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An Expert Guide to Building & Maintaining Muscle Mass (Even When You’re Not Working Out)

powerful strong young man showing muscle in sport fitness gym

Maintaining muscle is one of the most important aspects of long-term health and longevity, but gaining and maintaining muscle mass is no simple task. 

I caught up with Innermost Fitness Expert, Aaron Breckell, and in-house Nutritional Therapist, Eleanor Thrupp, to understand more about muscle – and how to build it!

Firstly, why do we need muscle?

Muscles play a vital role in our overall health and are often described as the ‘engine’ of your body’s fat and calorie-burning mechanism.

Increased muscle mass can lead to less body fat, a stronger immune system, improved energy levels and reduced stress as well as helping with physical strength, skin integrity and wound healing, all of which are vital as we get older. – Aaron Breckell, PT and Fitness Expert at Innermost.

  • Lift to failure – Perhaps the single most important thing to understand about building muscle is that muscle needs to be broken down in order to build back larger, so long as you consume enough calories and protein to repair and grow the muscle tissue. Therefore, regardless of your training routine, it’s imperative that you push your muscles to the point of exhaustion. It doesn’t matter whether you do five reps or 20 reps, but it should mean that the last repetition you attempt cannot be completed. Here is one method to determine how much weight you should lift:
    • Figure out the heaviest amount of weight you can lift one time (this is your “1-Rep Max”) Then, use a weight that’s at least 80 percent of your 1-Rep Max and aim for 8 to 12 repetitions on each set
  • Aim for 2 sessions per week – Large studies show that doing two resistance-training sessions a week over a period of ten weeks – with each workout consisting of just ten sets of exercises done to failure – can improve blood pressure, lower body fat and increase muscle size and strength. When it comes to muscle-strengthening exercises, focus on things like dumbbells, resistance bands, resistance machines, and bodyweight exercises such as push-ups, squats, and lunges. Your weekly workouts should engage all of the major muscles otherwise you will plateau very quickly.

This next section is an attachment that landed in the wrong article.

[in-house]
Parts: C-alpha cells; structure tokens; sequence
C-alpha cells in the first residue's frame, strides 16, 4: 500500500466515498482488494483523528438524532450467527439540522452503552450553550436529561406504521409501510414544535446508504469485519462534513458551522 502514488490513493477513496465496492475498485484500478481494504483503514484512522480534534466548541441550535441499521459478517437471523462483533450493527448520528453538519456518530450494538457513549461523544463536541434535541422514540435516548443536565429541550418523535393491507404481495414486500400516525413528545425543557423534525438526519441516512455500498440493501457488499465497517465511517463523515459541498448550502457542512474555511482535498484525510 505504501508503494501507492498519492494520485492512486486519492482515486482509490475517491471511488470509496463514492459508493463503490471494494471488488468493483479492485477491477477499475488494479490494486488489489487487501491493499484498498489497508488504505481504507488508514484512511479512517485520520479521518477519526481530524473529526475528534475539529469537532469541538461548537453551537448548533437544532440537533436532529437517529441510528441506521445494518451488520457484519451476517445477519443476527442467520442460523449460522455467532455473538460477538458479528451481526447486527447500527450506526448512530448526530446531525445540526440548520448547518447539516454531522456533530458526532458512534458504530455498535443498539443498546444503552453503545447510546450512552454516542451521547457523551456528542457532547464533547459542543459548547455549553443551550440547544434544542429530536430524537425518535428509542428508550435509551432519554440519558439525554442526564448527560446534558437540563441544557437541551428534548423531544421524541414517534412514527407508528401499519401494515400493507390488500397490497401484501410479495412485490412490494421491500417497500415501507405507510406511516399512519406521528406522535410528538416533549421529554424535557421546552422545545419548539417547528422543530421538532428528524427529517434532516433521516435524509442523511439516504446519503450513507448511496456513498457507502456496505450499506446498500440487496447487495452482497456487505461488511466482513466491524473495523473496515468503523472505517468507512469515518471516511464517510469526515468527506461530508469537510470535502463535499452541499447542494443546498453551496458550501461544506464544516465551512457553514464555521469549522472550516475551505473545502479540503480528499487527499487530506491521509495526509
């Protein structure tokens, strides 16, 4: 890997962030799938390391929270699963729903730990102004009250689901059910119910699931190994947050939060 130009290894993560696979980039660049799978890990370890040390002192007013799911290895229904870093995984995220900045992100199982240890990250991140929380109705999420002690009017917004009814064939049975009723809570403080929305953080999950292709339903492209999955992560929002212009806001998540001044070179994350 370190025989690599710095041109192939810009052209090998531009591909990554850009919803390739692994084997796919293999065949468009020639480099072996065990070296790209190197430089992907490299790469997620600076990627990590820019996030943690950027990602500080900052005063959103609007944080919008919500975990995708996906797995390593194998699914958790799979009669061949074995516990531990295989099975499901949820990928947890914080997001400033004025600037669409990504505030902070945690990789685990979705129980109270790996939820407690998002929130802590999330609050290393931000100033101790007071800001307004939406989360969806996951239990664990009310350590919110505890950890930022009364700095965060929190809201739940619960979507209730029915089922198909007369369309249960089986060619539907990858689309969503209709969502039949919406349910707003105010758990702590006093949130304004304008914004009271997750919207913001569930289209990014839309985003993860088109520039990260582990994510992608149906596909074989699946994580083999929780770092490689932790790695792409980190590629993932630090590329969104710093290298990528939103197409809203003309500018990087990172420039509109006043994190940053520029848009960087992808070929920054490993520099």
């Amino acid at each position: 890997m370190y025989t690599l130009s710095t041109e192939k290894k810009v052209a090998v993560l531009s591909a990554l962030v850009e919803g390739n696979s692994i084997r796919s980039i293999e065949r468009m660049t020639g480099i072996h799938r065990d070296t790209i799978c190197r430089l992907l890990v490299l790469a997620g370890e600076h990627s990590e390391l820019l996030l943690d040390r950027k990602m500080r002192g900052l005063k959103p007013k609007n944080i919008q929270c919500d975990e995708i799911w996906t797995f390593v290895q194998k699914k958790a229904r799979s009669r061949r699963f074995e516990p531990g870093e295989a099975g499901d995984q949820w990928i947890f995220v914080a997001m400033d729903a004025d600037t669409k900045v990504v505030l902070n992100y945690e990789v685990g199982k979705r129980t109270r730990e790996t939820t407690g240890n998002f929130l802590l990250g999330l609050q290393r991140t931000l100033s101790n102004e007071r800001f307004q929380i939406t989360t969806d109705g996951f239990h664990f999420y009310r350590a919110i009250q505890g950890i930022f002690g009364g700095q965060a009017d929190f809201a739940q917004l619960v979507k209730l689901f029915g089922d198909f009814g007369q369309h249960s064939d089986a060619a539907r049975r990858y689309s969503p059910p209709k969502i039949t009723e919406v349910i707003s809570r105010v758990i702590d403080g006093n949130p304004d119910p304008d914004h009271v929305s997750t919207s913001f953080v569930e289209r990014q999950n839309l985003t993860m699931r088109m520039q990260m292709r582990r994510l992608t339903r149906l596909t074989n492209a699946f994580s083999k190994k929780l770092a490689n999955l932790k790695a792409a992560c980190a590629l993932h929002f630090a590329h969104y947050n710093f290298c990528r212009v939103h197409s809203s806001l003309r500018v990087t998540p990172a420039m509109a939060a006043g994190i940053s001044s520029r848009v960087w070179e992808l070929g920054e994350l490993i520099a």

• Exercise in ways you enjoy to make it sustainable – The key to exercising consistently? Do the things you enjoy. There are so many activities from swimming to yoga that can keep you fit but shouldn’t necessarily consider them part of your resistance training routine as there is very little evidence that they produce an improvement in strength. When it comes to muscle-strengthening exercise, focus on things like dumbbells, resistance bands, resistance machines, and bodyweight exercises such as push-ups, squats and lunges, but mix it up with other activities you love to keep yourself engaged and motivated. 

Eleanor Thrupp, Nutritional Therapist at Innermost on how to gain muscle mass through nutrition?

  • Eat more protein than other food groups – To increase muscle mass, your body needs protein to help with the repair and recovery process. Protein can also help with weight loss by helping to increase your metabolism and helps keep you fuller for longer. The easiest and best way to do this is to reduce simple carbs to the lowest level you can and increase protein and complex carbs while staying within a healthy calorie allowance. High protein foods include chicken, turkey (lean meat), salmon, oats, Greek yoghurt, broccoli, eggs, soybeans, tofu, brown rice, cottage cheese and lentils. Elsewhere, montmorency cherries contain antioxidants to boost the immune system and can help reduce inflammation and soreness to speed up recovery. 
  • Consider a protein powder supplement – Alongside high protein foods, protein shakes are a quick and easy way to increase protein content in your diet. In fact, research suggests that protein supplements significantly improve muscle size and strength in healthy adults who perform resistance exercise training, such as lifting weights. A protein powder, such as The Strong Protein, also contains added functional ingredients such as creatinem, which supports power and performance during high intensity exercise.
  • Make sure you’re eating enough – Your muscles need calories. Not eating enough of the right type of calories and protein can lead to muscle loss, tiredness and fatigue. There are plenty of platforms out there now to help you work out your daily calorie and macronutrient requirements which will help to give an idea of the fuel you need on board. 

The Strong Protein, £29.95

This protein blend was developed for people who are prioritising muscle and strength gains. Important to note that protein won’t automatically give you muscles, so we added ingredients to this protein blend to help you push yourself harder, reduce inflammation and speed up recovery to help you get stronger, quicker. Formulated to maximise muscle growth, strength and power output. 

Key Benefits: Supports muscle growth and repair, Increases muscle mass and strength, High in protein, low in calories, Great tasting (available in Smooth Chocolate and Creamy Vanilla)

For every serving of The Strong Protein: Whey Protein (31g), Casein, Creatine Monohydrate (3g), Montmorency Cherries (300mg), Bilberries (250mg), Magnesium (200mg).

Innermost offer a range of science-backed nutritional supplements packed with ingredients sourced from nature that serve as solutions to a wide range of health needs across body and mind. Learn more at

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